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Martin Luther King Jr. – Leader and Follower

martin luther king - example of leadership

Early theories of leadership ranged from Thomas Carlyle’s view that great men determine the course of history to Vilfredo Pareto’s concept that different kinds of societal situations allow certain types of persons to become leaders. During the early development of leadership concepts, the three most prominent classification categories of leaders were elected or appointed leaders, emergent leaders and charismatic leaders. Martin Luther King Jr. epitomized each of those leader types.

In 1954, at the age of 25, King accepted an offer from the pulpit selection committee of the Dexter Avenue Baptist Church in Montgomery, Alabama, to become the church’s pastor. Shortly afterward, in 1955, Rosa Parks refused to move to the back of a Montgomery bus and leave her front row seat vacant for a white passenger.  She was arrested and that sparked the Montgomery Bus Boycott by black people. Because of his forceful church sermons about the evils of racial oppression and his eloquence as a public speaker, King was asked by the organizers of the boycott to be their leader. His public speech at the rally was militant enough to arouse the blacks in attendance but moderate enough to keep them focused on nonviolent actions. He was the right person at the right time to assume that leadership role.

Two years later, in 1957, King convened what he called the first Negro Leaders Conference on Nonviolent Integration to discuss ways to fight racial segregation and discrimination more effectively throughout the South. Sixty preachers from the South and a young community organizer named Bayard Rustin attended the conference. The participants formed an organization that, after several name changes, became the Southern Christian Leadership Conference. King was elected the president.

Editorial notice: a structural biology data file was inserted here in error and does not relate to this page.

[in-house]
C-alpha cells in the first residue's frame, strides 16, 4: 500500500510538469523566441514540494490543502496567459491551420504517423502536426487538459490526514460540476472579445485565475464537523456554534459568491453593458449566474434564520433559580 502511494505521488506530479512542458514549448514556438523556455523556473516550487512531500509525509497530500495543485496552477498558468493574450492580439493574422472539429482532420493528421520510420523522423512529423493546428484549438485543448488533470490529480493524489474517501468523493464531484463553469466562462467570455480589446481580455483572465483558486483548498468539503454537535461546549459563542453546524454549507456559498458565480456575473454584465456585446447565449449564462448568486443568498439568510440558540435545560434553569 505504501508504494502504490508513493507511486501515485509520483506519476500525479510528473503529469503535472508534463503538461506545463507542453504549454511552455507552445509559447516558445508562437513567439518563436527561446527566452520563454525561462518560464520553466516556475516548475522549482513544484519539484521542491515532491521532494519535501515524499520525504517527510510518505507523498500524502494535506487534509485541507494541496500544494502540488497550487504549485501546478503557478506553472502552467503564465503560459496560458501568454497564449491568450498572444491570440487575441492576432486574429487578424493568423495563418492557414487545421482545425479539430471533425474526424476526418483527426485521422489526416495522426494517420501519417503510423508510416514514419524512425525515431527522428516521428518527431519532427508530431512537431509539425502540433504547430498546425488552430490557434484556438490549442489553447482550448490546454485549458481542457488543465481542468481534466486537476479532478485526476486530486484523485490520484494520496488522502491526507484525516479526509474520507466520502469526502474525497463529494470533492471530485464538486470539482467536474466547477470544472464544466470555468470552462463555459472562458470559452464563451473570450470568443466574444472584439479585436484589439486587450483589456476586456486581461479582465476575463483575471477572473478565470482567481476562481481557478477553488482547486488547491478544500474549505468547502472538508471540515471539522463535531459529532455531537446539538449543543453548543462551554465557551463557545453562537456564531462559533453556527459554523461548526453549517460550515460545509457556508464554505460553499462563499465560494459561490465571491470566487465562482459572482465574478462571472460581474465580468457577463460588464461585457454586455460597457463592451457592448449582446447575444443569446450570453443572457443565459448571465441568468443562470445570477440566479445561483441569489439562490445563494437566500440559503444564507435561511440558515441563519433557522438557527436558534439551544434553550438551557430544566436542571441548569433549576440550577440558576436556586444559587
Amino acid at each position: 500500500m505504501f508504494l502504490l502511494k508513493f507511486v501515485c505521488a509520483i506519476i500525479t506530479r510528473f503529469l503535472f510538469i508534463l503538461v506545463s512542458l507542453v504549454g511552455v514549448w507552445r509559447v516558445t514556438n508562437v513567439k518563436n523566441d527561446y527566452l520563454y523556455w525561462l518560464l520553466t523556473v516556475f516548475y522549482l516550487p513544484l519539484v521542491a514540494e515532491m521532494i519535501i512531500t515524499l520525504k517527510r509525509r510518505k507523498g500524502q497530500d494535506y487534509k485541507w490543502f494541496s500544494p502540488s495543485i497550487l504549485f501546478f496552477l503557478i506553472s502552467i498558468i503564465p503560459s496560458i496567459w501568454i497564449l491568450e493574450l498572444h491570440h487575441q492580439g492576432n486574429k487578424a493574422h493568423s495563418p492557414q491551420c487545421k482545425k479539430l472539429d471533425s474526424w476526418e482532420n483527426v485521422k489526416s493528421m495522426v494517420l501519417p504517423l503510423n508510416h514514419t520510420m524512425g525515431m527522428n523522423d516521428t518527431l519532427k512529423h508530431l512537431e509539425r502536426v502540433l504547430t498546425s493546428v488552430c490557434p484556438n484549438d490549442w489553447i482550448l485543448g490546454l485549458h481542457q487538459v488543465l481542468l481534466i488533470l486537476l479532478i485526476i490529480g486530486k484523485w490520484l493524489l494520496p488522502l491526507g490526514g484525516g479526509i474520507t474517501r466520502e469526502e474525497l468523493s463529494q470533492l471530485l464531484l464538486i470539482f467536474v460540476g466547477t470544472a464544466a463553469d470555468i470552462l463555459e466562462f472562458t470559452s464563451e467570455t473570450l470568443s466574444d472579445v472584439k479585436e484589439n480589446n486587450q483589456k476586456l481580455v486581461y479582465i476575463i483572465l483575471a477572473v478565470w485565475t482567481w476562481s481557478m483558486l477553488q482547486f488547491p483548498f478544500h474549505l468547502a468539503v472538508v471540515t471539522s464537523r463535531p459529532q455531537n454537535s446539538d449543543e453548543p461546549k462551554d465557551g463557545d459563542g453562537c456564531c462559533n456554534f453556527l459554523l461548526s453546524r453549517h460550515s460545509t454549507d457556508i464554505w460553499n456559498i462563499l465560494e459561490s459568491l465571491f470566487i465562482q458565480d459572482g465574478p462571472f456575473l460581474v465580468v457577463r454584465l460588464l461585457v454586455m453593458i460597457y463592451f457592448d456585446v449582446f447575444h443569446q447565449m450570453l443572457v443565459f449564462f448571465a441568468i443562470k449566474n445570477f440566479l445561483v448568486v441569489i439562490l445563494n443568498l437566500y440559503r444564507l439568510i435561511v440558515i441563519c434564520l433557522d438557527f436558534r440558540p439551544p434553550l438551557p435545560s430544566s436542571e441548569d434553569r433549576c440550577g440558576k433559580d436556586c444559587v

He believed that unarmed truth and unconditional love of one’s adversaries would ultimately triumph over racial violence and bigotry.

King’s warm, compelling and forceful personality gave him a mystical presence. This charismatic quality extended beyond him being a highly educated person, an accomplished orator, an insightful writer and an emerging community activist. Indeed, his persona allowed him to do some extraordinary things as a leader. Ralph Waldo Emerson (1860) wrote: “There are men who, by their sympathetic attractions, carry nations with them, and lead the activity of the human race.” Martin Luther King Jr. became one of those men. He unquestionably fit Emerson’s and Carlyle’s notions of a great man.

King’s leadership characteristics can be subsumed into two general categories. Within the first category are those qualities required of people who operate from a moral or ethical orientation. King’s commitment to nonviolence was an unapologetically humane approach to societal changes. He believed that unarmed truth and unconditional love of one’s adversaries would ultimately triumph over racial violence and bigotry. Drawing strength from the teachings of Jesus and Mohandas K. Gandhi and the writings of Henry David Thoreau, King was able to transcend the bitterness that accrued to him as a victim of race hate crimes.

The second aspect of King’s leadership characteristics were those qualities that allowed him to empower other people to deal effectively with interpersonal and intergroup conflicts within and outside their own organizations. He encouraged and helped his followers to devise their own strategies and tactics to resolve local community conflicts. Simply put, he did not micromanage his subordinates or his followers. Thus, he was both an effective leader and loyal follower. It could be theorized that it makes little difference what personality traits leaders possess if their followers have faith in them and they, in turn, are empowered to do their best work.

If most of King’s civil rights tactics and strategies had been ill conceived, he would have been a failed leader. Fortunately, most of his tactics and strategies were well conceived. As a leader, Martin Luther King Jr. harnessed the synergy and motivation of masses of black people and their allies for national nonviolent activities that positively transformed the United States. Within that context, he became one of America’s most renowned leaders.

George Henderson, Ph.D.
Dr. George Henderson has taught for the University of Oklahoma since 1967 and is synonymous with efforts to promote ethnic diversity and interracial understanding on the OU campus and throughout the country. A trailblazer among African-American university educators, Henderson has published 29 books, held several academic positions, including Dean of the College of Liberal Studies, and has been honored nationally for his research and writings. Henderson was inducted into the Oklahoma Hall of Fame in 2003 and has received numerous awards including the Oklahoma Foundation for Excellence Medal for the Outstanding College and University Professor.

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